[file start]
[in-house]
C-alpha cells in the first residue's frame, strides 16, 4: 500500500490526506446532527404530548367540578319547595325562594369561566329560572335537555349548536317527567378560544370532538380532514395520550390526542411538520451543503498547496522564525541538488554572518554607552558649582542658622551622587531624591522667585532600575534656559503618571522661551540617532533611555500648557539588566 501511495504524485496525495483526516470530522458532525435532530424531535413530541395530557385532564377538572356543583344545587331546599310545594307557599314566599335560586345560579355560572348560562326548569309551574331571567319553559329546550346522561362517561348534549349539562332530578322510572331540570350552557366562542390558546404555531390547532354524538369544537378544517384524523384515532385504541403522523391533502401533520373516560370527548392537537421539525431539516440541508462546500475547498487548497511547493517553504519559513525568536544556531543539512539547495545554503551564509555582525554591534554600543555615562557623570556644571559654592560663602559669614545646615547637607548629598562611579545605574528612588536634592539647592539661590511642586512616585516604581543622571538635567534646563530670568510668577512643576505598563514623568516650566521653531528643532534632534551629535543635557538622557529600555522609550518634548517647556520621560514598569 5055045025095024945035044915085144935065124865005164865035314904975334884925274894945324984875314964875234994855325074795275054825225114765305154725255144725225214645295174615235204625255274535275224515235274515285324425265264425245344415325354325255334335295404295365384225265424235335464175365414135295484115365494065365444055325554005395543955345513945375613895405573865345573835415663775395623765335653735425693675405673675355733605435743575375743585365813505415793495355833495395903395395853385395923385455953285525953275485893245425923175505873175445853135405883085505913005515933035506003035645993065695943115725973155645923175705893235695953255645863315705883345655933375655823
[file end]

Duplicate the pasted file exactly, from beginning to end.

[in-house]
C-alpha cells in the first residue's frame, strides 16, 4: 500500500490526506446532527404530548367540578319547595325562594369561566329560572335537555349548536317527567378560544370532538380532514395520550390526542411538520451543503498547496522564525541538488554572518554607552558649582542658622551622587531624591522667585532600575534656559503618571522661551540617532533611555500648557539588566 501511495504524485496525495483526516470530522458532525435532530424531535413530541395530557385532564377538572356543583344545587331546599310545594307557599314566599335560586345560579355560572348560562326548569309551574331571567319553559329546550346522561362517561348534549349539562332530578322510572331540570350552557366562542390558546404555531390547532354524538369544537378544517384524523384515532385504541403522523391533502401533520373516560370527548392537537421539525431539516440541508462546500475547498487548497511547493517553504519559513525568536544556531543539512539547495545554503551564509555582525554591534554600543555615562557623570556644571559654592560663602559669614545646615547637607548629598562611579545605574528612588536634592539647592539661590511642586512616585516604581543622571538635567534646563530670568510668577512643576505598563514623568516650566521653531528643532534632534551629535543635557538622557529600555522609550518634548517647556520621560514598569 5055045025095024945035044915085144935065124865005164865035314904975334884925274894945324984875314964875234994855325074795275054825225114765305154725255144725225214645295174615235204625255274535275224515235274515285324425265264425245344415325354325255334335295404295365384225265424235335464175365414135295484115365494065365444055325554005395543955345513945375613895405573865345573835415663775395623765335653735425693675405673675355733605435743575375743585365813505415793495355833495395903395395853385395923385455953285525953275485893245425923175505873175445853135405883085505913005515933035506003035645993065695943115725973155645923175705893235695953255645863315705883345655933375655823